An Apology for Not Discovering SHERLOCK Until Right Now

19 Dec

I like to believe I’m good at catching on to shows that are really good earlier than most people in general do.  I was a staunch supporter of shows like Battlestar Galactica, Sons of Anarchy, and Breaking Bad, for example, long before they entered the pop culture conversation.  But even saying that, I have to confess because of time and other constraints, I’m often late to the party in many shows.  I didn’t get into Supernatural until someone after its fifth season, Mad Men only sporadically interested me, and let’s not talk about my lack of interest in watching Smallville (even though I love Superman).


Which brings me to last weekend, when I decided to go on a first-time marathon watch of the BBC’s SHERLOCK via Netflix streaming.  Like I said, late to the party.

The series reinvents the mythos of Sherlock Holmes and transports it into the modern day.  Now, the most obvious and oblivious response to that for many people who hear about it is, “But, aren’t the new Sherlock Holmes movies a modern retelling of the whole thing, and what about that new show on CBS?”  First off, the movies are modern in their storytelling, not necessarily in terms of when they’re set.  Second, the CBS show is following on the curtails of this show.  And finally, this eclipses both of those new retellings.

The series plants these characters into modern day England, with pressing traumas and technology of now.  Look at Dr. Watson (Martin Freeman), who we meet in recovery from psychosomatic injuries he received while serving as a military medic in Afghanistan.  He needs to get a roommate and a job, and finds both when he’s recommended to eccentric detective Sherlock Holmes (Benedict Cumberbatch), who sweeps him up almost immediately into his jobs investigating unusual crimes.  The police aren’t big fans of him, excluding the somewhat supportive Inspector Lestrade, and he spends more of his time either having to explain his conclusions or telling them to shut up so he can figure it out.  Sherlock is clearly a far more analytical mind to the point of flatly ignoring someone’s feelings (and possibly their continued well-being) in favor of finding the truth to a puzzling case.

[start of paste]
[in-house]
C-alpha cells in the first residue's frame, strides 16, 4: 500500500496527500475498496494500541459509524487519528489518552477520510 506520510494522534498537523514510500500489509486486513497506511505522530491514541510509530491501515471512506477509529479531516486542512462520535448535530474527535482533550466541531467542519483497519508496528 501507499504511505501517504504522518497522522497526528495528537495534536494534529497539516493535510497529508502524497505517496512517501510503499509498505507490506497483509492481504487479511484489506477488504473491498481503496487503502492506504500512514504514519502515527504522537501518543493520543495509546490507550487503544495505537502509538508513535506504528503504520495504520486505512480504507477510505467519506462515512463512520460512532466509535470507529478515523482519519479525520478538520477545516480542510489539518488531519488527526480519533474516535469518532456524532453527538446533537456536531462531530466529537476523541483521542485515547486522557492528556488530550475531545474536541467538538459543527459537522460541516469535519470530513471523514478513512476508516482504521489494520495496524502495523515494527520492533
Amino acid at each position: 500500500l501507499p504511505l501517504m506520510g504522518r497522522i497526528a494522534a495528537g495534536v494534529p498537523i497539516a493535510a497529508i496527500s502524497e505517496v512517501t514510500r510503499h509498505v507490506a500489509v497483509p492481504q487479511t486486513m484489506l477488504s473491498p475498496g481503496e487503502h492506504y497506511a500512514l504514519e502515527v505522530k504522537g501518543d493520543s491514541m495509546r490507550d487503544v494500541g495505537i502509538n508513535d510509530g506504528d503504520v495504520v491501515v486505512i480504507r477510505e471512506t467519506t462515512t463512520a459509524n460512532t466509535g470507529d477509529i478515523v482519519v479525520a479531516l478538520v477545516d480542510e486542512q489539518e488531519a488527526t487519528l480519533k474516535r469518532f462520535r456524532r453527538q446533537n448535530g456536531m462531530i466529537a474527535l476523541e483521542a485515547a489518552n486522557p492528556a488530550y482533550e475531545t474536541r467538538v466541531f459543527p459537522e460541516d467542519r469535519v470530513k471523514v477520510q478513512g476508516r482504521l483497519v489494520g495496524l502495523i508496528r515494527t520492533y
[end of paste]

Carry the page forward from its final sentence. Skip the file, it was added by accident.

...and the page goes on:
What makes the series stand out is the format, which spends an hour and a half per episode on a mystery (and occasionally the hints to an overbranching story arc), letting us live with the duo as they handle living with each other as well as solving the case.  And there’s the modern ways that Sherlock Holmes uses the technology of the day (along with the wonderful visual subtitles that show what Sherlock is noting in a crime scene), and the way he uses his encyclopedic knowledge to poke holes in theories from investigators who he feels are beneath him.  And there’s the way the classic stories are mutated into the present day by co-creators Mark Gatiss and Steven Moffat, like Watson’s transcribing of Holmes’ adventures is now an online blog.  There’s even a humorous runner of the apparently classic Holmes deer cap used to some wonderful comedic effect.

And what makes it all work is the chemistry between the two leads, who portray two men who are fractured in their own ways, but find some simpatico when working together.  Watson is meant to be our eyes into the Sherlock world, and meets some of the more unusual turns (like his encounters with Sherlock’s equally off brother, Mycroft, and the modern day revisions of characters like Irene Adler and Holmes’ nemesis, Moriarty) with humor born out of frustration that he’s in the dark most of the time.  On one level, he’s the butt of a few cases in Sherlock’s need to examine a case by testing things on someone.  And on another level, Sherlock is definitely affected by his interactions with his partner/flatmate that shows he’s not some unfeeling human computer.

I prefer to think of SHERLOCK as a series of six really good TV movies as opposed to an extremely short 6 episode (so far) TV series.  But the downside of watching this series in such a fast way is the horror of realizing that we won’t see another season of SHERLOCK until early 2014 (mostly because the creative team and actors have a really busy schedule).  And after watching the chilling “WTF” climax of season two, I just want to get into it again.  Hell, I turned my mother onto this show and she’s climbing up the walls like me after seeing it to know what comes next.

So my advice, if you haven’t got into it: do it now.  it’s worth the ride.  And once again, I’m sorry for not discovering you earlier, SHERLOCK.

Sigh.  Gotta wait until 2014 for more SHERLOCK.  Might be worth the stretch

Sigh. Gotta wait until 2014 for more SHERLOCK. Might be worth the stretch.

Sherlock is available on DVD/Blu-ray and available for streaming through Amazon and Netflix.

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